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    Craig_VA Contributing Member

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    An Executive Order is only directive (authoritative) to the Executive Branch of the Federal government. It is not a law, and is not supposed to try to order state and local governments or citizens to do anything. In the legal theory, an Executive Order is supposed to be how a President implements a law. That said, some of President Obama's EOs seemed to cross the line and result in direct impact on the public with out relying on an empowering law. The biggest example is DACA. They stood because no one successfully challenged them in court.
    Given how Obama used EOs in this manner, we might see similar overstepping by a new Administration after January 20.
     
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  13. crestoncowboy

    crestoncowboy Member

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    Obama accomplished very little in reality with EO.

    Trump on the other hand made law abiding citizens chose to destroy their legally purchased items or be criminals.

    I never owned nor wanted a bump stock personally.... but it was a pretty creaky thing to do since atf had already ruled.

    I suppose EO could be pretty bad. Idk.
     
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  14. Howland937

    Howland937 Member

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    The shift in dynamic at the highest court as well as a lot of lower courts may fix most of that. Not the DACA concern, but the overreach from the executive office.
     
  15. BreechFace

    BreechFace Member

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    I would be most concerned with the banning of overseas ammunition and firearms from being imported.

    My main concern for the 2A lies with the corrupt politburo that we have for media nowadays. Any firearm used in such a way that can be spun to whip up a frenzy will be accepted and utilized by a freedom grabbing president who’s already said is coming after guns.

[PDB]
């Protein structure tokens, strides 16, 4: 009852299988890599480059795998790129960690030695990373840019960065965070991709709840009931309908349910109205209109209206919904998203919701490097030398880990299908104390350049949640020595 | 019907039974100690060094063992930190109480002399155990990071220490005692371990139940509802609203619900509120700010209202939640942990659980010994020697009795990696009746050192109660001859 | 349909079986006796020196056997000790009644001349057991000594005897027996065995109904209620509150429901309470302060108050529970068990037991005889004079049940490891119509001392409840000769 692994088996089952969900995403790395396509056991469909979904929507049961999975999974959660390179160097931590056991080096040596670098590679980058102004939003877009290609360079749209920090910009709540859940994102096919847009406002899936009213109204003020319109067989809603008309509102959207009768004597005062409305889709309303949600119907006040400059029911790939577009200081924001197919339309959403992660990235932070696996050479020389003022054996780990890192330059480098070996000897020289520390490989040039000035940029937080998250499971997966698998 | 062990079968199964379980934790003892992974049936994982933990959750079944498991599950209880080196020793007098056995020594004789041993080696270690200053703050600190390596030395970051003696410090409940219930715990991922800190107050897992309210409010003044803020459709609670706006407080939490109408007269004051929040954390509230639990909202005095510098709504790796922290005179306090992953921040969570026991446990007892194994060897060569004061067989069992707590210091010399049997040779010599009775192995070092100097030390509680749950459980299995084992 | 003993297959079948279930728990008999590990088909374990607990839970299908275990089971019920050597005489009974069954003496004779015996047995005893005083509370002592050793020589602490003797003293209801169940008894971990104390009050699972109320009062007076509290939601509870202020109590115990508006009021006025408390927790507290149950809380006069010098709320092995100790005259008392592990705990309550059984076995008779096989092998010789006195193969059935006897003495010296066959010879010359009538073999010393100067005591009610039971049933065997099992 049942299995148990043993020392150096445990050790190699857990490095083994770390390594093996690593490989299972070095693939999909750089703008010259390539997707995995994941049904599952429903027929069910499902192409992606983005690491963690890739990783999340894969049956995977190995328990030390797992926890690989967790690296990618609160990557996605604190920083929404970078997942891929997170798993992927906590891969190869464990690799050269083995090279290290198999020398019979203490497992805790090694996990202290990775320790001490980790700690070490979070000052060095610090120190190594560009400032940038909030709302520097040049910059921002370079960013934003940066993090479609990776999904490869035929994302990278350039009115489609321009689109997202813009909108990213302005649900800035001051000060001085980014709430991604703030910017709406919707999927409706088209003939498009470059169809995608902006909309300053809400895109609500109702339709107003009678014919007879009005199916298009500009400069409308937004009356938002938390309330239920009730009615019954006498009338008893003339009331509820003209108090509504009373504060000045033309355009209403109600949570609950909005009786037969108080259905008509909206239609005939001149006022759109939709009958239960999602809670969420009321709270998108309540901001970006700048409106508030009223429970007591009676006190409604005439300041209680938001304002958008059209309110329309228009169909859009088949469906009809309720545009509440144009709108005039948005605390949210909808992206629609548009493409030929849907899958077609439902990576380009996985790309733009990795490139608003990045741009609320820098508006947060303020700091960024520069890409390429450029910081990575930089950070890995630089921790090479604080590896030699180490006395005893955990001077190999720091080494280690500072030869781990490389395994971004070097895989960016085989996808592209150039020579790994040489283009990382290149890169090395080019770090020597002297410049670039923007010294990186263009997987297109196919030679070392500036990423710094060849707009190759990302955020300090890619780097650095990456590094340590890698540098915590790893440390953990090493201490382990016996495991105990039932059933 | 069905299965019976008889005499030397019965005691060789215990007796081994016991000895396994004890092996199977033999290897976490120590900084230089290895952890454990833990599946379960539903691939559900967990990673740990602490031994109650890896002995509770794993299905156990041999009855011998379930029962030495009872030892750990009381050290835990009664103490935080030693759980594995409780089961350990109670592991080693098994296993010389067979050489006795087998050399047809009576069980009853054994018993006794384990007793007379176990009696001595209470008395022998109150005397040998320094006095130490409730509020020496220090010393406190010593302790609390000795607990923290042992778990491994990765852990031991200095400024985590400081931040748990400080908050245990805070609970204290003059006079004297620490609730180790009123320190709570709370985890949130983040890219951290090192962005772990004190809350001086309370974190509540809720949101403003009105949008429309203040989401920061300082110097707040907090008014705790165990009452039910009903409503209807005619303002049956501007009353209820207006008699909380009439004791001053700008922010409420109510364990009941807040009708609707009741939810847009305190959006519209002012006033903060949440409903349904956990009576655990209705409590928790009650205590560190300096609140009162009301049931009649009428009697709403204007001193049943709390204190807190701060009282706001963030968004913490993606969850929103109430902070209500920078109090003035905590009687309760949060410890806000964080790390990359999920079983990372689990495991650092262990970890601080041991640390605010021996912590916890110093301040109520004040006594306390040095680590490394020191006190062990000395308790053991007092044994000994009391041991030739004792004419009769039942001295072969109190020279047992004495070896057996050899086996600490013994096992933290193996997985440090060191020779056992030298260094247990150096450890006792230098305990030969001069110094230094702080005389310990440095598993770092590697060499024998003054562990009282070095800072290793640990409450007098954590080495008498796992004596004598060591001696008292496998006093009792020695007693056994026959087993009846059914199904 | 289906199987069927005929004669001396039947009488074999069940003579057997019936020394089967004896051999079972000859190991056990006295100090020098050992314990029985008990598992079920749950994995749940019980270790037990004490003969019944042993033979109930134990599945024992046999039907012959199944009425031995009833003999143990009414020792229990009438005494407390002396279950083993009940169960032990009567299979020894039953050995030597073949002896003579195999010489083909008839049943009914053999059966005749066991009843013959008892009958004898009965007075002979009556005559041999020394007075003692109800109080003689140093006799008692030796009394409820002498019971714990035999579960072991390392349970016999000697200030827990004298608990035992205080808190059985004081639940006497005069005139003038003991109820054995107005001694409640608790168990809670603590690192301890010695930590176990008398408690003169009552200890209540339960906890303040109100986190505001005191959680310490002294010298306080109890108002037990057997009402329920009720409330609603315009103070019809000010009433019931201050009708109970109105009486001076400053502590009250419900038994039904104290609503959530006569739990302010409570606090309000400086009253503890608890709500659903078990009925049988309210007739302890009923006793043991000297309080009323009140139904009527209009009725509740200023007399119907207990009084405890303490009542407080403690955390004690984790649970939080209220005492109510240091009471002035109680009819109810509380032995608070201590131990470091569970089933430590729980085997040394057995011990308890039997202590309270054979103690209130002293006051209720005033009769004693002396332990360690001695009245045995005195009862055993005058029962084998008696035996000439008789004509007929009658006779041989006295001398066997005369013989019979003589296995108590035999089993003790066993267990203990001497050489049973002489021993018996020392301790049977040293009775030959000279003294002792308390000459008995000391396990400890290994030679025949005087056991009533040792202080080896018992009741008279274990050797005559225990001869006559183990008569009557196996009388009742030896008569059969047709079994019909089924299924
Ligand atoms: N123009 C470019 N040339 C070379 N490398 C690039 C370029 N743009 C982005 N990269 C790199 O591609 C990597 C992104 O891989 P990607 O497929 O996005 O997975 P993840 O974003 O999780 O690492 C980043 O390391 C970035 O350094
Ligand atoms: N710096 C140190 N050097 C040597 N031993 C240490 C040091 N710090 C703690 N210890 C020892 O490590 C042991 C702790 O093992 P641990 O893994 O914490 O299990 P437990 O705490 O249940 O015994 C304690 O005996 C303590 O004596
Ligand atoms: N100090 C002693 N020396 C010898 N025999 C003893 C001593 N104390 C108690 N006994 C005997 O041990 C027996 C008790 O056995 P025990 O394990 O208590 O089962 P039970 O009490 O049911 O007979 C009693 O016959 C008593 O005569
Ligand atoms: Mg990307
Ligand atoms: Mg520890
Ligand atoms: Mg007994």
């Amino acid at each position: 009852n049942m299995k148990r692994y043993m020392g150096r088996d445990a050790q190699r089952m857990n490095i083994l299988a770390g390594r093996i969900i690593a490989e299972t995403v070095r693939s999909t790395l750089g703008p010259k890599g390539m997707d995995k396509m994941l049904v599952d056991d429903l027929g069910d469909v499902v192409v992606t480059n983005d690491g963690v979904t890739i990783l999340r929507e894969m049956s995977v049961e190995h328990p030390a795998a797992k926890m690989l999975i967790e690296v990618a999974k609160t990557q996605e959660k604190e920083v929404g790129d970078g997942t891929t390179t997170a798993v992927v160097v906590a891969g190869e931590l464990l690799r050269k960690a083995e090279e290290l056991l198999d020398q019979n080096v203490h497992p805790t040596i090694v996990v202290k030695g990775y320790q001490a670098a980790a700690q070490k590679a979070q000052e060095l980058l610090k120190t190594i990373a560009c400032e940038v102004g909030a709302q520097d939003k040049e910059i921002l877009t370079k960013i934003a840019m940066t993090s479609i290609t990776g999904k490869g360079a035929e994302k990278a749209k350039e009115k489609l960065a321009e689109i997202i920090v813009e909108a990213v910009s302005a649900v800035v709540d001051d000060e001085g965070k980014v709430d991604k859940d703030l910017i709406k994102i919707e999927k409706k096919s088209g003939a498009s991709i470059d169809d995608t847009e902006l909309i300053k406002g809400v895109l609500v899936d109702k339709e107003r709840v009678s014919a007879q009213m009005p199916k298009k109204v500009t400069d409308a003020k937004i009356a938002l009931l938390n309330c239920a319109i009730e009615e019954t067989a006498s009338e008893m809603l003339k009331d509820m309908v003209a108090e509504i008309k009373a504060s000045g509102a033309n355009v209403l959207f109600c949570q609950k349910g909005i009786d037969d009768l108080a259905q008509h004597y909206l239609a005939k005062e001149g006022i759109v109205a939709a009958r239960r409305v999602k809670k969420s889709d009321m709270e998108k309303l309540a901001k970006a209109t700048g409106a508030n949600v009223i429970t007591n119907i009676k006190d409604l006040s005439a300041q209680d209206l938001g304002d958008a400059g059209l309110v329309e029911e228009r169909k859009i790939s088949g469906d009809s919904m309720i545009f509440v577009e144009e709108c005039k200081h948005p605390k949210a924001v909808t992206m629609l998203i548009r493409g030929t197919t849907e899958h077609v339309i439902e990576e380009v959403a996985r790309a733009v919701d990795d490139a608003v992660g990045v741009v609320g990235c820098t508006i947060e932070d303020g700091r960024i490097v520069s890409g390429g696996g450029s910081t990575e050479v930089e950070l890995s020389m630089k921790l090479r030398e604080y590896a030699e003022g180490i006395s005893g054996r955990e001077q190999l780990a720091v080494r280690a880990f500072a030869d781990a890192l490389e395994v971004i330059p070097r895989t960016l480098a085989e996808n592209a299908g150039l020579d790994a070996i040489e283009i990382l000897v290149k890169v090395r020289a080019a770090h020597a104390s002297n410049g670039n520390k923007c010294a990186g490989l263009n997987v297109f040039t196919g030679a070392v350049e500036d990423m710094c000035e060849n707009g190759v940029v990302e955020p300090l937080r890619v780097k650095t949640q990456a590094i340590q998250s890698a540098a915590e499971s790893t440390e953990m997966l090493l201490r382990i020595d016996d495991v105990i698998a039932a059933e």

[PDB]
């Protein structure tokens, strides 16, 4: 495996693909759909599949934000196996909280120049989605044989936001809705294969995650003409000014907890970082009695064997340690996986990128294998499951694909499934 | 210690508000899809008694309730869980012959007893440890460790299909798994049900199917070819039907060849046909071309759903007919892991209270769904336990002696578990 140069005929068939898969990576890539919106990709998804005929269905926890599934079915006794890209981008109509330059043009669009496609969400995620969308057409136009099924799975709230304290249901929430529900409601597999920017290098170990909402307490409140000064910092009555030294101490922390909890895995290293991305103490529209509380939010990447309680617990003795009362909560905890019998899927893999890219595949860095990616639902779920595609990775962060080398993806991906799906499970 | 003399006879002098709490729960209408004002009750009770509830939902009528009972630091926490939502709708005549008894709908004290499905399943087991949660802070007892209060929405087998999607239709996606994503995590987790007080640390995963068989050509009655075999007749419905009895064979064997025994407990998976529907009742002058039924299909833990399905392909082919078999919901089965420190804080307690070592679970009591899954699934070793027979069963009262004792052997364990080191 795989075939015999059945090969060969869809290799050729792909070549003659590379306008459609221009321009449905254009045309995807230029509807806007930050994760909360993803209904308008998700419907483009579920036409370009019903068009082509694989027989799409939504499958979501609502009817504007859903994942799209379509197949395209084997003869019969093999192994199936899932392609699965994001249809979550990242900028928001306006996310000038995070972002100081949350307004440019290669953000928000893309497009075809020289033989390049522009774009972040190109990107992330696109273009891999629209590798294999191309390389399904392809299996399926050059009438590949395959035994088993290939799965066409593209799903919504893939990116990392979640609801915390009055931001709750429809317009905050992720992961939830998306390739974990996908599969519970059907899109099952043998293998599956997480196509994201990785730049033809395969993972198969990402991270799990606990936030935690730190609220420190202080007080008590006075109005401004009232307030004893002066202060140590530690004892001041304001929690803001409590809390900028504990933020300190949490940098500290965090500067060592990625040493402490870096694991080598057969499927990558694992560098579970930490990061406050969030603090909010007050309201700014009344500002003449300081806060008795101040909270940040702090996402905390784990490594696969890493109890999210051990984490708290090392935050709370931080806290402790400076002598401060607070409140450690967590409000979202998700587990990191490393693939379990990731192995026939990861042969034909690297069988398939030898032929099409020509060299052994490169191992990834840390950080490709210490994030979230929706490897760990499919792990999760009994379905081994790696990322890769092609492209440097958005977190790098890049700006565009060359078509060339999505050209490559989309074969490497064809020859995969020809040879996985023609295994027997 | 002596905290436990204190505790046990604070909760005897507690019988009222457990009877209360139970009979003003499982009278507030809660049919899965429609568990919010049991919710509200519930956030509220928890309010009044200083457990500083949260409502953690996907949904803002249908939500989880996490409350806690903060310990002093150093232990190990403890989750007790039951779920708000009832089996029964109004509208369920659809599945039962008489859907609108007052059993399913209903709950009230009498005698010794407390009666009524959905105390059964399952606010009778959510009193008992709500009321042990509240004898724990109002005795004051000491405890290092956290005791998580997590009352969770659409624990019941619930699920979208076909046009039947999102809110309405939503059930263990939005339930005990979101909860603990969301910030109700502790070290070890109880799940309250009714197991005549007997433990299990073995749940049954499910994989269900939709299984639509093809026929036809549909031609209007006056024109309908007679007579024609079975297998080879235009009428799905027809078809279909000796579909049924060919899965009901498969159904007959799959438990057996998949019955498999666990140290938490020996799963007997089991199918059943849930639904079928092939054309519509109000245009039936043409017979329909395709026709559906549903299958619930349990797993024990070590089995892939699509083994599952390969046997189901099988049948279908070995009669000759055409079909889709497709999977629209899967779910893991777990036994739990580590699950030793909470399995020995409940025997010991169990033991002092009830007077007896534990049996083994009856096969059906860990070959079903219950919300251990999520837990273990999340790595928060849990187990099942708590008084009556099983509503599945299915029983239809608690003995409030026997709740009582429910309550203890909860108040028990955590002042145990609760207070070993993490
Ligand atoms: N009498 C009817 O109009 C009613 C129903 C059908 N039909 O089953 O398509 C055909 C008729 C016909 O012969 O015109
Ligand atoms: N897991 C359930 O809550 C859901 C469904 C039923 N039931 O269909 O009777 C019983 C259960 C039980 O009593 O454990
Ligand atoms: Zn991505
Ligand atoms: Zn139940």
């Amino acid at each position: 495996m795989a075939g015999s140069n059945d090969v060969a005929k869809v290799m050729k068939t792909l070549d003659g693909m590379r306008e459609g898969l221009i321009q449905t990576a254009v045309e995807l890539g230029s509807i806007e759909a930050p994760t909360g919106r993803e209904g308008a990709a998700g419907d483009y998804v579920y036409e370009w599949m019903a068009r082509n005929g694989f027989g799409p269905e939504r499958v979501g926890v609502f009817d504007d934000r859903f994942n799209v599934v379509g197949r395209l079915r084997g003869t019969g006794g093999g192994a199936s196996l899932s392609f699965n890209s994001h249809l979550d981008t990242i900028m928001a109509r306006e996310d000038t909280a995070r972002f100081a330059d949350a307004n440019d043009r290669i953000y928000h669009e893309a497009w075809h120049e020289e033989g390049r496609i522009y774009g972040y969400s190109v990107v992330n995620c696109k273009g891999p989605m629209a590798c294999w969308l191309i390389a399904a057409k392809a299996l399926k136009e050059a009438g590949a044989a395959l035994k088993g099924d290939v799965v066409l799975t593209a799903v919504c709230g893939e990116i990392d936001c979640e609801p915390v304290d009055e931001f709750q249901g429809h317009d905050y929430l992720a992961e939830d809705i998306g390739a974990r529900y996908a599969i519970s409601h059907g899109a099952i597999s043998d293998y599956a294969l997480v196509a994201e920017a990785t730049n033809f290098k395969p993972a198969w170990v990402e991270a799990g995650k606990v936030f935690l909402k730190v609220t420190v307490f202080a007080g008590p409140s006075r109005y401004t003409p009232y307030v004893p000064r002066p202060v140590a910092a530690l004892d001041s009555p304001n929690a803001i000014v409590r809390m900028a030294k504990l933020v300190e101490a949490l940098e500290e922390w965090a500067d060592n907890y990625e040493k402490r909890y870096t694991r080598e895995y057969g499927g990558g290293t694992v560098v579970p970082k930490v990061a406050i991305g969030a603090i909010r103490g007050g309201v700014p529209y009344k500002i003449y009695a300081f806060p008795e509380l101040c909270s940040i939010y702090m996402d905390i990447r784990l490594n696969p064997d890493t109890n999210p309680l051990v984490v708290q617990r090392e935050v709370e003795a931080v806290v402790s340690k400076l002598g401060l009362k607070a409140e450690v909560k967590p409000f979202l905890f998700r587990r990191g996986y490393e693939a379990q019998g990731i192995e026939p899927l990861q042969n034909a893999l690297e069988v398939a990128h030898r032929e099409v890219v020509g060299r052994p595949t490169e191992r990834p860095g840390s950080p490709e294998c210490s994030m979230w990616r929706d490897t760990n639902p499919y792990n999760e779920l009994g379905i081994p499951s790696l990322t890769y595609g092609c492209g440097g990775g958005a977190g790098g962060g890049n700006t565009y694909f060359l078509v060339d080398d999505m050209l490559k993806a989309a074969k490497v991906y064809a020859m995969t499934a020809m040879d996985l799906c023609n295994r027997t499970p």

16. wiscoaster

    wiscoaster Member

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    Presidents have been trying to expand their power and authority since, well, George Washington. FDR issued the most executive orders of any President. But then, he was President during the Great Depression and then WW II and probably needed to throw his weight around considerably to get things done. Woodrow Wilson comes in second with 1800, and he didn't get much of anything done. Obama doesn't even make the top ten, and Trump trails him. What Craig_VA posted about how an executive order can be used is correct.

    Table of presidential executive orders: https://www.presidency.ucsb.edu/statistics/data/executive-orders
     
  17. Tommygunn

    Tommygunn Member

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    Ban the import of Italian made repros of 19th century BP guns? Berettas? Japanese Miroku made Winchesters?

    Dunno.

    Let's not borrow trouble.

    It will be shoved down our throats soon enough .........:mad:
     
  18. e rex

    e rex Member

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    Momma used to say "don't go borrowing trouble, you'll get enough without borrowing any."
     
  19. jhb

    jhb Member

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    doesn't the president oversee and have big influence power over the atf......dont forget that.
     
  20. DocRock

    DocRock member

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    A lot less after four years of Trump nominating and the Senate confirming conservative judges :D
     
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  21. mnrivrat

    mnrivrat Member